Jackson Hole: Water Playground
For views, hardy exercise and good old-fashioned "beachside" relaxation, Jackson Hole's offerings run deep. Winter snows are long gone by July and August, but the many lakes, rivers and streams fed by snowmelt—including the Snake River watershed—offer a bounty of ways to fend off the heat while enhancing the already fantastic views.
Time for H2O
Though Jackson Hole is world-famous for epic ski terrain and the "Cowboy powder" that falls from the sky each winter, the area gets quite hot and arid during the summer months. The alpine desert climate would be downright hostile were it not for a serpentine waterway churning through the Hole. Born in the trickles of melting snow high in the Teton Wilderness, the Snake River is America's 10th-longest river, running roughly 1,000 miles from its origins in the Wyoming high country to its confluence with the Columbia River near Pasco, Washington.
The Snake's whispering riffles and roaring rapids provide a haven for wildlife and recreation and the 69 miles that wind through Jackson Hole comprise one of the most scenic and pristine stretches of river in America. Close to 300,000 folks float, fish, and paddle the Snake each summer.
Floating on the Snake River can begin at the northern end of Grand Teton National Park, just below Jackson Lake. From here, there are more than 70 navigable river miles, offering something for everyone. The first 60-plus miles consist of swift yet smooth water and one fun, eight mile whitewater stretch for the finale. Not many rivers flow from a valley to a canyon and head north on the continent before merging with an ocean—yet another testament to the uniqueness of Wyoming's Snake River.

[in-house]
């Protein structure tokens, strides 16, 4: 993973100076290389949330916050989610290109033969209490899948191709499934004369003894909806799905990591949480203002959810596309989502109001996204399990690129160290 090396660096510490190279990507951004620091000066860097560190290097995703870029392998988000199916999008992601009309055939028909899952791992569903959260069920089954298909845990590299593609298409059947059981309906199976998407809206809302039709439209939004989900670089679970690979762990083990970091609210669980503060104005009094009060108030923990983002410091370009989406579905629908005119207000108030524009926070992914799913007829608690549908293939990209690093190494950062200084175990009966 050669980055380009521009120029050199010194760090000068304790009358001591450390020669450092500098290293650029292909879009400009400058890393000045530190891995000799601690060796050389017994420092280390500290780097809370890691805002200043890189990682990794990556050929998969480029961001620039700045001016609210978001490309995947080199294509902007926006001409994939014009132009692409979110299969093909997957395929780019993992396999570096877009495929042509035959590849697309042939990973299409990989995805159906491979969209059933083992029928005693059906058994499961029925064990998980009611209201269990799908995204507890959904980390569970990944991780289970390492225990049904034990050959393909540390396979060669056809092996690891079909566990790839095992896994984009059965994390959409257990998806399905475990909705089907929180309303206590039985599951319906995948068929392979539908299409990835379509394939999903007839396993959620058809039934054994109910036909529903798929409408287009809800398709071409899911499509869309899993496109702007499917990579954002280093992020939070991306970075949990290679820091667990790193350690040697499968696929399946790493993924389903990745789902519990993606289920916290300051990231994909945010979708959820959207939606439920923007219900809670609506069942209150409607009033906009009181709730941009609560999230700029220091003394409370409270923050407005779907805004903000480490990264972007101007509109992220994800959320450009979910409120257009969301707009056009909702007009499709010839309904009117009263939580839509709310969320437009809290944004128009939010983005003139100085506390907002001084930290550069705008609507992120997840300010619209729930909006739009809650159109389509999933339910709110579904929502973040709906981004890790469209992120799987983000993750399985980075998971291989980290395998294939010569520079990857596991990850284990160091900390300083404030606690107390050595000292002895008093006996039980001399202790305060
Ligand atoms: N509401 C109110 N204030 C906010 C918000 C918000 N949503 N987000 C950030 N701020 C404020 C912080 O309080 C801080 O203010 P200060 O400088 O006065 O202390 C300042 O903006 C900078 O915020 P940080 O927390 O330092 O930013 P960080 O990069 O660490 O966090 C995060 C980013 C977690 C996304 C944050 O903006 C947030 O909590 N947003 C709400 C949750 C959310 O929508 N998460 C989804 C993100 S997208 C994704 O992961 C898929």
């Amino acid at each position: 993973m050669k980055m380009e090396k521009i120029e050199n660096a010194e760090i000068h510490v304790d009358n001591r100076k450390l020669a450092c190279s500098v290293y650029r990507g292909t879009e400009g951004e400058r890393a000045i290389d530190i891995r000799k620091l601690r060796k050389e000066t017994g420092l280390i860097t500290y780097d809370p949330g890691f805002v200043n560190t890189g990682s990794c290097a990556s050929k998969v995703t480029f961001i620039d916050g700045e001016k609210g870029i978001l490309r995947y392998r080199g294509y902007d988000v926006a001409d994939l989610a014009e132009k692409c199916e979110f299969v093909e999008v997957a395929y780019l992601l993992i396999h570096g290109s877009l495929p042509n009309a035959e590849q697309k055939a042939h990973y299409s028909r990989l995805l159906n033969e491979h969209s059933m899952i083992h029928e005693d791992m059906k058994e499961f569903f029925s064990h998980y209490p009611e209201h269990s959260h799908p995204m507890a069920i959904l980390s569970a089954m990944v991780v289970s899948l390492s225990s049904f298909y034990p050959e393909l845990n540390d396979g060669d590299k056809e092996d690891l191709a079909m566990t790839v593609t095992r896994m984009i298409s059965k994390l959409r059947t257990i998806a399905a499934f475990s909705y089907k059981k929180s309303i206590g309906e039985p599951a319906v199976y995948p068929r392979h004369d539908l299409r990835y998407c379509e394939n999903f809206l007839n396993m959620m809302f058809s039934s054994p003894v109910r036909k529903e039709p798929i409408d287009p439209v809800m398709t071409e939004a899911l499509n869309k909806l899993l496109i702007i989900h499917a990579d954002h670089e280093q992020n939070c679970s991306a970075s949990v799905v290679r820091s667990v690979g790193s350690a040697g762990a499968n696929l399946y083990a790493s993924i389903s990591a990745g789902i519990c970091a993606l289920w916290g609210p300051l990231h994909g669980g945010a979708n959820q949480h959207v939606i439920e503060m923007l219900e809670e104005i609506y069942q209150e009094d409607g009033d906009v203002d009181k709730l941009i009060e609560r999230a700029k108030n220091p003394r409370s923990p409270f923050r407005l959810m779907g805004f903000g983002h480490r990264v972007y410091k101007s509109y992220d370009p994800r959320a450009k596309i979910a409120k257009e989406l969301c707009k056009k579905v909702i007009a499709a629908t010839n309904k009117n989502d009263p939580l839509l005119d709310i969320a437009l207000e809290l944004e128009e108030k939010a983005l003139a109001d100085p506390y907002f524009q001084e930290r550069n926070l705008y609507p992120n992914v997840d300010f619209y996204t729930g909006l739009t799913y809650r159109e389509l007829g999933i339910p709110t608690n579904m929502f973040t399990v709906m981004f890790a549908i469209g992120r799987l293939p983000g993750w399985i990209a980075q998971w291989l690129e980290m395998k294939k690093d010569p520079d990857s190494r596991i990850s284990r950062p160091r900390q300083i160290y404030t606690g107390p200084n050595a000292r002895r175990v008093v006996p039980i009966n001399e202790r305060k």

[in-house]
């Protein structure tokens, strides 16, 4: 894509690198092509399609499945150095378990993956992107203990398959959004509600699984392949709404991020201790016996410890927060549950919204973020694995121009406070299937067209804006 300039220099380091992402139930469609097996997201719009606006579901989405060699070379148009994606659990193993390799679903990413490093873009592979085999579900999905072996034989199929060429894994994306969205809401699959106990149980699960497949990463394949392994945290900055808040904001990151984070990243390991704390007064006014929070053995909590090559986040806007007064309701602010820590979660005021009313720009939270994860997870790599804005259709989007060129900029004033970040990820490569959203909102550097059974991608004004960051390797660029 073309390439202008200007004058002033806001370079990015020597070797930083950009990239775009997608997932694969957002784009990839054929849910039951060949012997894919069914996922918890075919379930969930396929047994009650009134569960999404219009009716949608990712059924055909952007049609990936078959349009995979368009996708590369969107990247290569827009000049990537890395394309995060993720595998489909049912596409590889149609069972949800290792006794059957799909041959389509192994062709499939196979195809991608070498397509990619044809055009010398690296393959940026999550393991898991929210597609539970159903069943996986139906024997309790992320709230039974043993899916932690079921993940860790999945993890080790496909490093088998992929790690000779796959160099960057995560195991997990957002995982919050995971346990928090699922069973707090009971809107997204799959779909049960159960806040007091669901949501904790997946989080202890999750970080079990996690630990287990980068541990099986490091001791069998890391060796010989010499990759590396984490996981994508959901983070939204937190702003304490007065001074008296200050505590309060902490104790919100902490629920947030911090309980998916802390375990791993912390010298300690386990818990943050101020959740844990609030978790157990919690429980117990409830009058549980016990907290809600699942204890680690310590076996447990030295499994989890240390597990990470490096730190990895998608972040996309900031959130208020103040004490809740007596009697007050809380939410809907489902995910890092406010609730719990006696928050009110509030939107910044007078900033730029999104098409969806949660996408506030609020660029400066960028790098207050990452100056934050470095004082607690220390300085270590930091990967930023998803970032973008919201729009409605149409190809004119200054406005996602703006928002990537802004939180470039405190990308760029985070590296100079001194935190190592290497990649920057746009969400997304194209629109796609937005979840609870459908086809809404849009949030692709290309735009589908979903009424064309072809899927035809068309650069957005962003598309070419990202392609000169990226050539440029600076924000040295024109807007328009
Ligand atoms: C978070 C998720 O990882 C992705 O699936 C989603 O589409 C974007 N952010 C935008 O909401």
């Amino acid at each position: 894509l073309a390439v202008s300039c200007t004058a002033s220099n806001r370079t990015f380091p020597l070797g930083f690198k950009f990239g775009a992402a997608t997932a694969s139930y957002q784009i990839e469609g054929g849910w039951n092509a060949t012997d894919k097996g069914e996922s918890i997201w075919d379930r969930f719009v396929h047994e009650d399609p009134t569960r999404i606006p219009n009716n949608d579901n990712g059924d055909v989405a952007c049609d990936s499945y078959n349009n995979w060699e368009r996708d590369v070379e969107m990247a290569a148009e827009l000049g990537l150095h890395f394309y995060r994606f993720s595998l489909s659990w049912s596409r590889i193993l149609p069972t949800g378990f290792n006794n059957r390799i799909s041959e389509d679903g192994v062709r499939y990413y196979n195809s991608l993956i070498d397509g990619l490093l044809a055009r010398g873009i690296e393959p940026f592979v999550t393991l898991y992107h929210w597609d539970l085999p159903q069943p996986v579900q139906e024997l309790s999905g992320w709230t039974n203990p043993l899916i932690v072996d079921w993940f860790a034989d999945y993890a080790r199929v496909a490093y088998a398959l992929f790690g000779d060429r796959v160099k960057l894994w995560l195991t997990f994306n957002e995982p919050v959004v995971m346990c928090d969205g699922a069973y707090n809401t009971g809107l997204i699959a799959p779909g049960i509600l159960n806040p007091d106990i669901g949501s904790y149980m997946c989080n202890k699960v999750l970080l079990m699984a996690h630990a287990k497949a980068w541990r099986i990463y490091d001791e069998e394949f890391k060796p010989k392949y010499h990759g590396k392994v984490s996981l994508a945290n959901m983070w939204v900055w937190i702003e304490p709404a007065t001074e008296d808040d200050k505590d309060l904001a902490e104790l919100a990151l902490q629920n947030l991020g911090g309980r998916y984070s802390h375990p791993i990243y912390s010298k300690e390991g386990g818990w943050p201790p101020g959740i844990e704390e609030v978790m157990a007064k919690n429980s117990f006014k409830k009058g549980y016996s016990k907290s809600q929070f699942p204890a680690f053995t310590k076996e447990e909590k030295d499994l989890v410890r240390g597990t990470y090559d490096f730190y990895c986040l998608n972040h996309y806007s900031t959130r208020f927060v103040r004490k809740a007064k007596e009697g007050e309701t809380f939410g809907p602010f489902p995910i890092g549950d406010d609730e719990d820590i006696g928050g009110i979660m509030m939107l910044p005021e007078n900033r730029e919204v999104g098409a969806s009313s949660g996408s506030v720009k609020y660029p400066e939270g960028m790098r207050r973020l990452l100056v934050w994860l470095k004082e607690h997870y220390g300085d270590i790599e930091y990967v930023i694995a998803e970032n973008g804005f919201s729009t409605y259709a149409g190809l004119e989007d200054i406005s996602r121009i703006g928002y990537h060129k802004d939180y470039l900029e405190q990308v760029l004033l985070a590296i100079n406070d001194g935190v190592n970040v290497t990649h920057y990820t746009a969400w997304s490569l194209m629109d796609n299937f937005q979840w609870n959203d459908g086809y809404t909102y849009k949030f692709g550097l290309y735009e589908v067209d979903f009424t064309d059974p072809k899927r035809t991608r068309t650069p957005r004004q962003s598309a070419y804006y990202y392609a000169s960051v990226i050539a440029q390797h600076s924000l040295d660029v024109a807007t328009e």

Barker-Ewing Whitewater "Ten of the most beautiful miles of river in the world," and that's why we run our float trips only inside Grand Teton National Park. For more than 50 years, Barker-Ewing (barkerewing.com) has provided scenic and wildlife viewing opportunities that are unique to this portion of the Snake River, now recognized by special designation under the Wild and Scenic Rivers Act. Come join us on an experience that will be a highlight of your visit to Jackson Hole.
307-733-1000 | 945 W Broadway, Jackson
Rafting the Snake
For a first-time visitor, the best way to experience the river's grandeur is to take a guided float trip. There are three main stretches of water where Jackson Hole's commercial operators run trips: Grand Teton National Park, South Park and the Snake River Canyon.
The first two are used for scenic tours and fishing trips that are usually 10 or 13 miles in length and last about three to four hours. Further south, the Snake River Canyon is home to a popular eight-mile stretch of whitewater that takes an outfitted trip around four hours to float.
Beneath the Tetons
In the park, the Tetons tower above the river, only a couple of miles from the islands and gravel bars that send the calm Snake meandering through braided channels. This spectacular panorama is sure to coax many a photograph, particularly during the early morning when the light is brightest on the east-facing peaks. The river corridor is rich with wildlife, too: Bald eagles, moose, mule deer, elk and white pelicans are often spotted near the water, with beavers sometimes making an appearance around dusk. Otters and bears offer rare, magical sightings.